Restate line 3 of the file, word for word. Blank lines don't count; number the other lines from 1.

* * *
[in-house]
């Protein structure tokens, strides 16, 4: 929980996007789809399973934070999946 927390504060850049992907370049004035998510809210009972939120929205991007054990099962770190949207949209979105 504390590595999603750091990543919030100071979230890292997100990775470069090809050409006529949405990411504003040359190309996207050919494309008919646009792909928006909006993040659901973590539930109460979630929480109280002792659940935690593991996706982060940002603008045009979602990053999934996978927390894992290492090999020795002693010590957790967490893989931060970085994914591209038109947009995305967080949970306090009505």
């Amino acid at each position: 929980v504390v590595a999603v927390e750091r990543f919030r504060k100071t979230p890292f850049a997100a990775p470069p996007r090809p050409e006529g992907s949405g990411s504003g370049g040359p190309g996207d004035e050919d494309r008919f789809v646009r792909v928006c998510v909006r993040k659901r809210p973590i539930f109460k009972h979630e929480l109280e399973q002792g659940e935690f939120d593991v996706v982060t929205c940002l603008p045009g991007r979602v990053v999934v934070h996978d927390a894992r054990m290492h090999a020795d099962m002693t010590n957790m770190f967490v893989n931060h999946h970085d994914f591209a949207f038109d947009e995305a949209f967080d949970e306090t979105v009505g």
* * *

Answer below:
């Amino acid at each position: 929980v504390v590595a999603v927390e750091r990543f919030r504060k100071t979230p890292f850049a997100a990775p470069p996007r090809p050409e006529g992907s949405g990411s504003g370049g040359p190309g996207d004035e050919d494309r008919f789809v646009r792909v928006c998510v909006r993040k659901r809210p973590i539930f109460k009972h979630e929480l109280e399973q002792g659940e935690f939120d593991v996706v982060t929205c940002l603008p045009g991007r979602v990053v999934v934070h996978d927390a894992r054990m290492h090999a020795d099962m002693t010590n957790m770190f967490v893989n931060h999946h970085d994914f591209a949207f038109d947009e995305a949209f967080d949970e306090t979105v009505g």